George: If you’re a Fantasy Battles fan then you’re probably getting the best of the crop. First up, Total War: Warhammer is the first entry in a trilogy (3rd entry expected some time this year) shaping up to be not only the best warhammer video games, but the best entries in the Total War series. Blending a strategic turn based campaign map with battles fought in real time, TW: Warhammer manages to create an experience that is almost what your mind’s eye imagines is happening as you play out the battles on the tabletop. Check out Nevi’s full review.
George: This might be the best part of the giveaway. It’s the newest game of the bunch and it’s a lot of fun. It’s a co-op hack ‘n’ slash in the vein of Left 4 Dead. In each level you’ll fight your way through hordes of skaven and chaos warriors amidst some stunning renders of the Old World. There are 5 characters to play as each with their own sub-classes and upgrade trees. Gaining loot and leveling up can feel a bit grindy at times but luckily the core loop is a good one. The developers Fat Shark are bringing the same formula to the far future of the 42nd millenium in their upcoming game Darktide, so this is a great way to get an idea of Darktide will be like.
Gav: Vermintide II is a properly great game for co-op-y shooter slash slasherheads, and if you have a few friends almost anyone can sink into it. Playing solo is a little precarious at this stage, with most experienced players expecting relatively thorough knowledge of level layouts and mechanics now that the game’s been out for years, but if you’re the sort of person to lose yourself in a swirl of gear and gore it’s sure to please. Nostalgia has perhaps blinded me, but I always found the simpler and less cluttered approach of the first Vermintide more to my taste. Nevertheless, the second go-around adds many more flavours of enemy and location, and is a solid, well-supported game, up there with Deep Rock Galactic at the peak of the genre’s currently-lively titles. Roll on Darktide.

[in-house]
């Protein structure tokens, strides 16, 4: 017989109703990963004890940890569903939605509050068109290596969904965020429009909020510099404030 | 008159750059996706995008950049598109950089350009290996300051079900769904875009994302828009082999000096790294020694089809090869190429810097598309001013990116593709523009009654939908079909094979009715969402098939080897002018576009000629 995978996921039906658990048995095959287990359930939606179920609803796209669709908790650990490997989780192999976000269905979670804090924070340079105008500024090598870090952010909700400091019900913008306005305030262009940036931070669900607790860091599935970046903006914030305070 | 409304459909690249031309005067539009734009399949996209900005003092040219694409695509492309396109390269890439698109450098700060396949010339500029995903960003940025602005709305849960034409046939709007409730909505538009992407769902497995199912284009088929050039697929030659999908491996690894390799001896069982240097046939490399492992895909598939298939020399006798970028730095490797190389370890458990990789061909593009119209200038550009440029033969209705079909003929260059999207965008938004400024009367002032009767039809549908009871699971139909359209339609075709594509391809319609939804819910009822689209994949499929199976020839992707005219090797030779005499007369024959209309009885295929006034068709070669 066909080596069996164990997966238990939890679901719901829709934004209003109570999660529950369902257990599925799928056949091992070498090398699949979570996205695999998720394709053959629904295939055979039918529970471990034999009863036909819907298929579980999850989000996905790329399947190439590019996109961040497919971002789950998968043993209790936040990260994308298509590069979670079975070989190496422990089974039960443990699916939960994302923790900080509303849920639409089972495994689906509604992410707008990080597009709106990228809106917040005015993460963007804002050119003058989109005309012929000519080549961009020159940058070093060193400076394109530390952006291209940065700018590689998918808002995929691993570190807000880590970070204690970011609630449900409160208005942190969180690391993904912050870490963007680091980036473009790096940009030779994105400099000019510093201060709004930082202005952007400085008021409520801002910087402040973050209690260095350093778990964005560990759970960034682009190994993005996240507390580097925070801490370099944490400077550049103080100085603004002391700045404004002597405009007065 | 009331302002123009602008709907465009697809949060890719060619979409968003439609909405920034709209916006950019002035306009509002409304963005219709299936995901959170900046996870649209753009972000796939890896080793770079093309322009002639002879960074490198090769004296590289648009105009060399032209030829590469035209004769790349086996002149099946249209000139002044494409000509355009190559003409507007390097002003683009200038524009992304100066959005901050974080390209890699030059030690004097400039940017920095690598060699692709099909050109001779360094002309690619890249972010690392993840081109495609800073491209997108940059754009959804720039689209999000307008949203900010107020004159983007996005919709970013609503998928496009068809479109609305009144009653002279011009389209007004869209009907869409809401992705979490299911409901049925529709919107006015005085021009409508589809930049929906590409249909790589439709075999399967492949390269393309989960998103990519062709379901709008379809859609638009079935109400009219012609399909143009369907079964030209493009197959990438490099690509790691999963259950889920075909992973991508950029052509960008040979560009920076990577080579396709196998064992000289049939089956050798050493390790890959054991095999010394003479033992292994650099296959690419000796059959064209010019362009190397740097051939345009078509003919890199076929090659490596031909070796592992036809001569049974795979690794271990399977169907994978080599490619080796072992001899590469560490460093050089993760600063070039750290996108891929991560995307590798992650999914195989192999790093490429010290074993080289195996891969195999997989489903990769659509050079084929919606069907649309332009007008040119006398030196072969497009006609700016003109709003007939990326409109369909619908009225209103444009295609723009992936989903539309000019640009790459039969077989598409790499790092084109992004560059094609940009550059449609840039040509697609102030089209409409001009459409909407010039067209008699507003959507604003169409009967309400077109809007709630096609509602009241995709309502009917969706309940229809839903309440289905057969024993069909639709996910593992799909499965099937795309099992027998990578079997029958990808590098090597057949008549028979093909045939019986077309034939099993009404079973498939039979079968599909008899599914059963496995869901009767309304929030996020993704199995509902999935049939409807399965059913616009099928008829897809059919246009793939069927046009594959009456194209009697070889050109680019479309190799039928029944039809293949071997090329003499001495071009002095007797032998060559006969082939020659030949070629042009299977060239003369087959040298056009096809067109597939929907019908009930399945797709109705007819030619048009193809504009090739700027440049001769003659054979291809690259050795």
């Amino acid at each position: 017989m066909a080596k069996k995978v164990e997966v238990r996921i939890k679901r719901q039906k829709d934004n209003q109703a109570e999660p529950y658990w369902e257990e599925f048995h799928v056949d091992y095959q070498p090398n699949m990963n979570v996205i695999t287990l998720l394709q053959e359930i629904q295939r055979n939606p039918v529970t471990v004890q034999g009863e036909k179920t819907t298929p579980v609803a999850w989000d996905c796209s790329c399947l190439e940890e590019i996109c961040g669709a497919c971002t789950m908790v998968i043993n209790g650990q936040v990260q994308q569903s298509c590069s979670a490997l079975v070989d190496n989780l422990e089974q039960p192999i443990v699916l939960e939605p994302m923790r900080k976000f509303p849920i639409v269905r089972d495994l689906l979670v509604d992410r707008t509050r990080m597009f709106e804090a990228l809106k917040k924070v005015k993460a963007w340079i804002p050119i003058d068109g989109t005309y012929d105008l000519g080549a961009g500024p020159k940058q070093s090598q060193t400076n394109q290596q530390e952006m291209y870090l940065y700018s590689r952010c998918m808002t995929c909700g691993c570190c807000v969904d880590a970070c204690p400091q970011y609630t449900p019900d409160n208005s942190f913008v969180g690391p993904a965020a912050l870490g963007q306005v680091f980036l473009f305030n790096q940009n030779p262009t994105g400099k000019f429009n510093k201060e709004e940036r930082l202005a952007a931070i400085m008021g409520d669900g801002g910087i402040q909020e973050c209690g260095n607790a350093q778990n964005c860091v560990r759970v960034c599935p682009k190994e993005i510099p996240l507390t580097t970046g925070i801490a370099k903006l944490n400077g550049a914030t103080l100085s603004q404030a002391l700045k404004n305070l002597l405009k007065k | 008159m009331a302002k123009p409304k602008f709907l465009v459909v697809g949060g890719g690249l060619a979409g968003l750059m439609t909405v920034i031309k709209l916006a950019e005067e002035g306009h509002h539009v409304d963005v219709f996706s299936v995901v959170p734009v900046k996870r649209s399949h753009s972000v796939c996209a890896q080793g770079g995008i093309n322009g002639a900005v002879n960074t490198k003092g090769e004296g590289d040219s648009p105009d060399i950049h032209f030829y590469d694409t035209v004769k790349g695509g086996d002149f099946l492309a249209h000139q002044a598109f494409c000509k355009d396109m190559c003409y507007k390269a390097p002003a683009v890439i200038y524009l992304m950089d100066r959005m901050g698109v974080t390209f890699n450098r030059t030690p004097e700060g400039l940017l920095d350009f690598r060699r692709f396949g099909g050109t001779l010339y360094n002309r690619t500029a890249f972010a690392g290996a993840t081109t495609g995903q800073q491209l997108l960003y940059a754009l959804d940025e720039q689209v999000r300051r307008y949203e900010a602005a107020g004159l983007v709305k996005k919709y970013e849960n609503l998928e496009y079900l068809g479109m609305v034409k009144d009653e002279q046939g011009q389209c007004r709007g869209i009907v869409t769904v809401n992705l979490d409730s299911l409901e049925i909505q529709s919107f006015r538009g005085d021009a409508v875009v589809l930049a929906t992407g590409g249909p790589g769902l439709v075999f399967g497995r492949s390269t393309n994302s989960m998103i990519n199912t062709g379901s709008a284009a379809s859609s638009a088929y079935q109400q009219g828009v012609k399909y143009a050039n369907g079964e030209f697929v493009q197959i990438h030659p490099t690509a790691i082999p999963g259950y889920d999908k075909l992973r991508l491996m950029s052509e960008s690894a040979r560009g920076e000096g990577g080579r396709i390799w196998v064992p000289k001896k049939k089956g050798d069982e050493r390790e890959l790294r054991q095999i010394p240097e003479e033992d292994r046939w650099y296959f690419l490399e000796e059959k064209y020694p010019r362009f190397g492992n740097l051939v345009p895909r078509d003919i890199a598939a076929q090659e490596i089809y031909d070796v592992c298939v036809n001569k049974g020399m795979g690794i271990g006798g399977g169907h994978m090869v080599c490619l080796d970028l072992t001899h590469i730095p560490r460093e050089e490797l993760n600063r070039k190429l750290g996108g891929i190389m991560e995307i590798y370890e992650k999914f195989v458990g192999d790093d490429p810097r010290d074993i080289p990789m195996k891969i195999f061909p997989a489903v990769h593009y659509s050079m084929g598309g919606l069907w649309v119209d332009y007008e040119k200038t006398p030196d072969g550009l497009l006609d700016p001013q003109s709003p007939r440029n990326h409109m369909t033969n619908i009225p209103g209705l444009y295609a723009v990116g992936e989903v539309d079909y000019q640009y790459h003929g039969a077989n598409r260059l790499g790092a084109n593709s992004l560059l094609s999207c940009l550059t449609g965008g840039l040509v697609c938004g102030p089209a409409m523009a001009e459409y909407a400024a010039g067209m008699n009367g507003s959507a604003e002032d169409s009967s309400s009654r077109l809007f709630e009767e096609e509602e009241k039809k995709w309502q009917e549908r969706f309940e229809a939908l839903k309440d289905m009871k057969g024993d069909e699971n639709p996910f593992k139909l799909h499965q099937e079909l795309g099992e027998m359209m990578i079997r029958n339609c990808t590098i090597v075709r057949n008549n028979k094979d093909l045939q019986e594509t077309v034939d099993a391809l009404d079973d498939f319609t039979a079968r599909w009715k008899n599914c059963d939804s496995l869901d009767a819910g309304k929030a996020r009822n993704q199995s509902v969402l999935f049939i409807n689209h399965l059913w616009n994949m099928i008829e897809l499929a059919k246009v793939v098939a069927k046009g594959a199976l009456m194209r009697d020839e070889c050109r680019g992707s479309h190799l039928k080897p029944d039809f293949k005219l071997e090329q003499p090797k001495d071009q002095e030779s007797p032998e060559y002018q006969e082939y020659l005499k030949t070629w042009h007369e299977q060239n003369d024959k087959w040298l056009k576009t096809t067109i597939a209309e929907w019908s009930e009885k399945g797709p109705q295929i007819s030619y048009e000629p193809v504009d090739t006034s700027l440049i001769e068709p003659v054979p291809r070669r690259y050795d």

Warhammer Underworlds Online
First of all this is a tentative reccomendation. I really enjoyed the original tabletop version of this game. It’s a neat little skirmish board game. Though the warbands you choose to play as feature fixed rosters, the decks of items, bonus actions and obective cards can be customised allowing for a ton of strategic experimentation. It’s a little swingy thanks to the dice and even though it might seem the dice have decided the game in the first round I’ve seen plenty of gradual comebacks that make the 3rd and final round a nailbiter.
That’s all well and good but how is the digital version? I don’t know. From what I can tell it’s a straight translation and plays exactly the same. Additionally it follows the same distribution model as the physical version; a small core set with the need to buy lots of additional warbands to add variety and get access to new card options. So if you like the core game that comes free, be warned that it could lead to a lot of extra purchases to expand the game.
I Hate Talisman
George: I have played Talisman precisely once on the tabletop. I did not like it. It amounted to snakes and ladders with all the trappings of an 80s rpg board game. Sure there’s some novelty to start off with but after 4 hours of failed roles arbitrarily sending you back to the start of the game any good will you had will long be gone. For some reason some people really like Talisman and they keep releasing new versions, including a digital edition in this giveaway. Am I still bitter I wasted a trip to a board game cafe playing this poorly aged mess? Yes. Have I chosen this hill to die on based on one play? Also yes.
Thanks for reading. If you want to tell George why he’s wrong about Talisman leave us a comment. If you want more Warhammer 40,000 games, then why not check out our articles on Space Hulk: Tactics or Battlefleet Gothic: Armada. Alternatively, for some excellent stories check our review of the Black Legion novel or Ursakar Creed: Last Step Backwards.